The sides are brought up and held in place by two-inch diameter stakes pounded along the canoe frame. The exterior (white) face of the birch bark faces inward and the builders coax it around a canoe-shaped form.

Gunwales are formed and the bark locked, using lacing, between an inside and outside gunwale.

Water is a constant companion during construction, hot water poured slowly over the birch bark makes it pliable so it doesn't crack as they shape it around the frame; the cedar ribs and cedar strips surrender their stiffness after a steam bath.

In a small nod to modern technology, propane gas heats the water and a portable scroll saw rough forms the cedar wood. But no power tool touches the canoe.

Construction of a birch bark canoe requires great patience, DeFoe said. Nothing goes fast, seams are painstakingly stitched; a razor sharp knife slices repeatedly through the birch bark to form the ends of the 16-foot canoe that will weigh about 50 pounds when done.

Cedar sheathing goes under the ribs. DeFoe's ruler is simple and close, the spread of four fingers marks the distance between the ribs.

Finishing touches include a liberal application of the sealant, a mixture of spruce pitch, deer (or bear) tallow, and hardwood charcoal ground to a powder. Too little charcoal and the pitch will run in hot weather; two little pitch and it will become brittle and crack in cold water.

"Anishinabe are pretty good chemists," he said. DeFoe chuckles as he talks about his first canoe, its bottom too round which caused it to tip easily. Some 30 canoes later, he's now skilled in the craft. But not a master, he modestly says, because the title belongs to elders who craft the canoes.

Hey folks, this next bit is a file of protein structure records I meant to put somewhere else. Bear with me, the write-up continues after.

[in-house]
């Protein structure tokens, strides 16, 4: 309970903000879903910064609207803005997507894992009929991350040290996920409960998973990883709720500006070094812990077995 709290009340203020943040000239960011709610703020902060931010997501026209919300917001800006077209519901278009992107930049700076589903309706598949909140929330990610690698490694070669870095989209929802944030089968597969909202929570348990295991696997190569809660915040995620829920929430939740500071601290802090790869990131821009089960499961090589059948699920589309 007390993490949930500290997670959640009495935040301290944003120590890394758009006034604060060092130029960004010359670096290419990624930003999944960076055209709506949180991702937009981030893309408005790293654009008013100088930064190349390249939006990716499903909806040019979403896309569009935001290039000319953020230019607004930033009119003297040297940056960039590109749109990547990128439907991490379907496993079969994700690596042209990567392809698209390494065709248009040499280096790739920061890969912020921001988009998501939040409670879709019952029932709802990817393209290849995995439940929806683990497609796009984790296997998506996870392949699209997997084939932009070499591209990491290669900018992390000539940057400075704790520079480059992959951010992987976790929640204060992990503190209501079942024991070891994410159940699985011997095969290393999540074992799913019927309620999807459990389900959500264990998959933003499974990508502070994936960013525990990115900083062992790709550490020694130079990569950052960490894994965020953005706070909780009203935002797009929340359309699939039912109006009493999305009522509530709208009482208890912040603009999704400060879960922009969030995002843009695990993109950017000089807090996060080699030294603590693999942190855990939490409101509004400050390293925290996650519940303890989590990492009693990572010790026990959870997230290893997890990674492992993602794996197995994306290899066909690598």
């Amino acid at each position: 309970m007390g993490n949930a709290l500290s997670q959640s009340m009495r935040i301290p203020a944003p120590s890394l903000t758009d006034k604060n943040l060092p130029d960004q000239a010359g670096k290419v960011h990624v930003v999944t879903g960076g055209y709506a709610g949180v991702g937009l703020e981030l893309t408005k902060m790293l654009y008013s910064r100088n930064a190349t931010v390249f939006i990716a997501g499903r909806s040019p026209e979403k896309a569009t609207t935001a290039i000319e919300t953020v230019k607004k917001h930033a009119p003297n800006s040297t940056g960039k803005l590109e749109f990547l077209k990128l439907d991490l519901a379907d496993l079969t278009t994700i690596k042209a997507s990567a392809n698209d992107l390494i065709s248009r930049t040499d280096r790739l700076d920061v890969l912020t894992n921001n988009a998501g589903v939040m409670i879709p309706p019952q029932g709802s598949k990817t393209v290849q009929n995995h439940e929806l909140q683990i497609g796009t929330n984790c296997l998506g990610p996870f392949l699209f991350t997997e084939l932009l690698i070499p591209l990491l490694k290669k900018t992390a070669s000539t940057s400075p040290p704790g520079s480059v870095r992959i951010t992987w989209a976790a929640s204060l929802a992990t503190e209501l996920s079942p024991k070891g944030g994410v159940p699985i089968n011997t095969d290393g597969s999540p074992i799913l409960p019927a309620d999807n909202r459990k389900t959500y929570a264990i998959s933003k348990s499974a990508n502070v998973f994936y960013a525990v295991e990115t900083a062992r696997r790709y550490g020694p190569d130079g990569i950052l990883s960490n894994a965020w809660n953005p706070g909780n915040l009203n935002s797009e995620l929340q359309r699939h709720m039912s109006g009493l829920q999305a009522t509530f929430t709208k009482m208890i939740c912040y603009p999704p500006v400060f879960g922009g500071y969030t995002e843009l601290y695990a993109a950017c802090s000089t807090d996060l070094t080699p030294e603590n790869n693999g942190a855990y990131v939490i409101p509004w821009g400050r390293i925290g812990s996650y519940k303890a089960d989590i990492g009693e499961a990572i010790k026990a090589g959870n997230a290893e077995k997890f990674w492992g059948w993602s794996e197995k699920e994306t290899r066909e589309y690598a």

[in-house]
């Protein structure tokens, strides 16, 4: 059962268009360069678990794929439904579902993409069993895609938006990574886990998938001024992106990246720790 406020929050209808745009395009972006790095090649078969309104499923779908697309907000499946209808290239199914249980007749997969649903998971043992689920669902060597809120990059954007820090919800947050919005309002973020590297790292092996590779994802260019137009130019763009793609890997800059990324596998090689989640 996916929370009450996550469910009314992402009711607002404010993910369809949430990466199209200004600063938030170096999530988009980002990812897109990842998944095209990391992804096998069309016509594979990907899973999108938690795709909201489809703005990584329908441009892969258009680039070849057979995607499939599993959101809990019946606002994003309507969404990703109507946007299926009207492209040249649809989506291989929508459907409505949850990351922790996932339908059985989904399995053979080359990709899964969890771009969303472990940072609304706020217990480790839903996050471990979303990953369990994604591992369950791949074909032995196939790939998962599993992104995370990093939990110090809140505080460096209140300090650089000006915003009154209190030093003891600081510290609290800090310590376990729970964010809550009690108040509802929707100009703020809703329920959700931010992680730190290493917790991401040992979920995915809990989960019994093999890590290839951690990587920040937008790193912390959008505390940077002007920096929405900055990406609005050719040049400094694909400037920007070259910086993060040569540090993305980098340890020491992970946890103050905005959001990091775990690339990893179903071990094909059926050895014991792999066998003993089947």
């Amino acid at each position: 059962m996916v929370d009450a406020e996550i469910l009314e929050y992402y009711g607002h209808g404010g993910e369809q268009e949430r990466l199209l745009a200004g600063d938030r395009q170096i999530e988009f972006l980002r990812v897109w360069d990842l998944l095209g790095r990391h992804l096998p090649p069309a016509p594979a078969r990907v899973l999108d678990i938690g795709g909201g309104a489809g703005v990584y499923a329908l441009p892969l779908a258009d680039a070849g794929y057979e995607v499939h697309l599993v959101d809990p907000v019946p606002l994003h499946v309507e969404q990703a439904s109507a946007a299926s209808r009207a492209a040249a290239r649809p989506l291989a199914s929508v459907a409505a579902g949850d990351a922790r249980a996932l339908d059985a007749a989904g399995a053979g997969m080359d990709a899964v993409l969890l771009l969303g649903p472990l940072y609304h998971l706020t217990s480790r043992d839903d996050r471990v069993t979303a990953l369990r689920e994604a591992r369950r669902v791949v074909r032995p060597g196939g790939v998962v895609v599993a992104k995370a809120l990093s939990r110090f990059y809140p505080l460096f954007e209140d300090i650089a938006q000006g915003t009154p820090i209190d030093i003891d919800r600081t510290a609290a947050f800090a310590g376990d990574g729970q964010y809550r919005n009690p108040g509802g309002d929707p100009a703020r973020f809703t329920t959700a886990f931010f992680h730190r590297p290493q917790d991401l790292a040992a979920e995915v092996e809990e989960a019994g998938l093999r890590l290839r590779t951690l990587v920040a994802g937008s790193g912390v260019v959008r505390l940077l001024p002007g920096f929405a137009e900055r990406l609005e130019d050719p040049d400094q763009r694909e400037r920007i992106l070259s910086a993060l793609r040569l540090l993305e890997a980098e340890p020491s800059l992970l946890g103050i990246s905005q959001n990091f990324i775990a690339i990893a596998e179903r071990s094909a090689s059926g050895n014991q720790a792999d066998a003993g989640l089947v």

Among them is 93-year-old George McGeshick, Sr., whose grandson, Robert McGeshick, stops by to nod his approval of the canoe's progress in the tent behind the Cultural Center. Canoes crafted by the elder McGeshick are in the Smithsonian and museums elsewhere, his grandson said.

The canoe will be used by the Potawatomi Community for traditional rice gathering and for educational purposes at the center.

Canoe building is "just part of the total knowledge held by the Anishinabe," DeFoe said. "It's always interested me how we survived as Anishinabe people.

"It's how we came to be.

"It's who we are."

Crandon, WI Map

Maps by Travel

pictograph divider

Home PageFront PageArchivesOur AwardsAbout Us

Kid's PageColoring BookCool LinksGuest BookEmail Us


pictograph divider

  Canku Ota is a free Newsletter celebrating Native America, its traditions and accomplishments . We do not provide subscriber or visitor names to anyone. Some articles presented in Canku Ota may contain copyright material. We have received appropriate permissions for republishing any articles. Material appearing here is distributed without profit or monetary gain to those who have expressed an interest. This is in accordance with Title 17 U.S.C. Section 107.  

Canku Ota is a copyright © 2000, 2001, 2002, 2003, 2004 of Vicki Barry and Paul Barry.

Canku Ota Logo   Canku Ota Logo

The "Canku Ota - A Newsletter Celebrating Native America" web site and its design is the

Copyright © 1999, 2000, 2001, 2002, 2003, 2004 of Paul C. Barry.

All Rights Reserved.

Site Meter
Thank You

Valid HTML 4.01!